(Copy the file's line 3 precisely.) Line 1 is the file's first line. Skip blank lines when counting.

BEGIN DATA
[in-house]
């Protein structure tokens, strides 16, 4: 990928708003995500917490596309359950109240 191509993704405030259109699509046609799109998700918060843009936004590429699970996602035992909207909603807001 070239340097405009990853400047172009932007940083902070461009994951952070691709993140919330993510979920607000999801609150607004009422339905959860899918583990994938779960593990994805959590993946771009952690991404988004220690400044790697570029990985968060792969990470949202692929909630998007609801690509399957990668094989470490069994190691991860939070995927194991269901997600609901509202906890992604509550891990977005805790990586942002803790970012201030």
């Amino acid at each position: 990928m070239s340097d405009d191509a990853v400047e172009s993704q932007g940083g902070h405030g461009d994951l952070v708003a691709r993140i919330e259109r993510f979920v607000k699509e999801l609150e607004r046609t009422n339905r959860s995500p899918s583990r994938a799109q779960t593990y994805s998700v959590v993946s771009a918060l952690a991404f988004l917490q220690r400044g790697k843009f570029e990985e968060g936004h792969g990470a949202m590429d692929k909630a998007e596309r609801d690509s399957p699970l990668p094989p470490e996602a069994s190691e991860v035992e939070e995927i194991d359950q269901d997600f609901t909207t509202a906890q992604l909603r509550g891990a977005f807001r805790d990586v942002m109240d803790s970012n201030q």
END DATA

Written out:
């Amino acid at each position: 990928m070239s340097d405009d191509a990853v400047e172009s993704q932007g940083g902070h405030g461009d994951l952070v708003a691709r993140i919330e259109r993510f979920v607000k699509e999801l609150e607004r046609t009422n339905r959860s995500p899918s583990r994938a799109q779960t593990y994805s998700v959590v993946s771009a918060l952690a991404f988004l917490q220690r400044g790697k843009f570029e990985e968060g936004h792969g990470a949202m590429d692929k909630a998007e596309r609801d690509s399957p699970l990668p094989p470490e996602a069994s190691e991860v035992e939070e995927i194991d359950q269901d997600f609901t909207t509202a906890q992604l909603r509550g891990a977005f807001r805790d990586v942002m109240d803790s970012n201030q």